Life can be funny, even in the cleaning world. The facility manager at a Ohio college decided to toss out the mops, buckets, brooms, and sprayers and switch to the No-Touch Cleaning system developed by Kaivac.
With this system, cleaning solution is applied to surfaces. The same areas are then blasted clean, and a built-in wet/vac picks up moisture and soil.
"At first there was a lot of resistance to these [No-Touch] machines," says the facility manager. "The custodians even thought [the machines were] being purchased to eliminate their jobs."
It took some convincing for the custodial workers to realize the machines were selected to improve their work, not end their jobs; they started using the equipment only reluctantly.
"Well, it's like night and day," says the manager. "They love the machines. They even squabble over them. We started with 29 No-Touch Cleaning systems; now we just purchased 11 more."
About Kaivac, Inc.
Headquartered in Hamilton, Ohio, Kaivac, Inc. delivers complete science-based cleaning systems designed to produce healthy results and outcomes while raising the value of cleaning operations and the professionalism of the worker. The originator of No-Touch Cleaning®, Kaivac offers an integrated portfolio of environmentally friendly cleaning products designed to remove the maximum amount of soil and potentially harmful biopollutants in the most cost-effective manner possible. For more information, visit www.kaivac.com.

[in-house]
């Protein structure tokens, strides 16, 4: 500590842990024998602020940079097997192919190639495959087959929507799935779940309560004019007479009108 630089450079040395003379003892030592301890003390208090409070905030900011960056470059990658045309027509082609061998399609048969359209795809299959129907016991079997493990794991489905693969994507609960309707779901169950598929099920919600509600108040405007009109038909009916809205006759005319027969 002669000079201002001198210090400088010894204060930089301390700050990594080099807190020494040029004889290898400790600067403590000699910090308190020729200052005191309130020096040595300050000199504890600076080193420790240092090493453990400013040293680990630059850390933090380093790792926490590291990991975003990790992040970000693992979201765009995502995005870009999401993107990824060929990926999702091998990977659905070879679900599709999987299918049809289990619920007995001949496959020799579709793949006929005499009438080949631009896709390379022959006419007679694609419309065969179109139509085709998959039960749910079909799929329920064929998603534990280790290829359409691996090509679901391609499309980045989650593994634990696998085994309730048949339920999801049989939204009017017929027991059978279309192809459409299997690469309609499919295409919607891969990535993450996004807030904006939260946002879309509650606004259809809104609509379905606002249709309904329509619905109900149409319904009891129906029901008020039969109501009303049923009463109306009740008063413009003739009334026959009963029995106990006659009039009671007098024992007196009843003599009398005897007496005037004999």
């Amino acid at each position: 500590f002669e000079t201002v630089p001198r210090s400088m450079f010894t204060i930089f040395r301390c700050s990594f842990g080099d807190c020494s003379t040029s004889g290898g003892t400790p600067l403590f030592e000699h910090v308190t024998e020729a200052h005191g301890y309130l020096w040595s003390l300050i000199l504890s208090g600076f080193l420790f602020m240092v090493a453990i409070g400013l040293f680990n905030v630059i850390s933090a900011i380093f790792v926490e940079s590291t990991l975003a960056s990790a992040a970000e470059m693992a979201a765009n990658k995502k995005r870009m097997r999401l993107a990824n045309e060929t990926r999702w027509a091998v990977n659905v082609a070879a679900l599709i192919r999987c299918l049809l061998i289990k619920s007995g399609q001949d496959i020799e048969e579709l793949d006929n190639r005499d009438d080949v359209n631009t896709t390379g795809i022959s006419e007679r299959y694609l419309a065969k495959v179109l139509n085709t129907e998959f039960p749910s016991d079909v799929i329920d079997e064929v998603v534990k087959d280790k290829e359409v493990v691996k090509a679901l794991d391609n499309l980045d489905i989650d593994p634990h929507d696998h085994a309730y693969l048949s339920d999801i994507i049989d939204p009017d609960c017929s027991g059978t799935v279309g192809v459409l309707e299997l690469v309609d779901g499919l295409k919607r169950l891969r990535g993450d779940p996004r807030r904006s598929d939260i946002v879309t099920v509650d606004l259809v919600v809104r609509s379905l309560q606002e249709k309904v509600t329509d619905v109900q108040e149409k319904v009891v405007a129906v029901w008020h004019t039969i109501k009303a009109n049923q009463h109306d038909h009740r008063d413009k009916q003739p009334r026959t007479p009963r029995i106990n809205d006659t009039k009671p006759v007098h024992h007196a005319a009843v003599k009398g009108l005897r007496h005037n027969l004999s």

About No-Touch Cleaning®
Designed to remove the maximum amount of soil, bacteria, and other biopollution, Kaivac's patented No-Touch Cleaning systems combine an indoor pressure washer, a powerful wet vacuum and chemistry into an integrated system. Empowering workers to hygienically clean without touching contaminated surfaces, these systems not only clean better, but also cut labor, chemical, and equipment costs while raising worker morale and image. In fact, studies show that Kaivac's No-Touch Cleaning systems are 60 times more effective in reducing bacterial contamination on tile and grout surfaces than mops, which are more likely to spread contaminants than remove them.
Media Contact: Robert Kravitz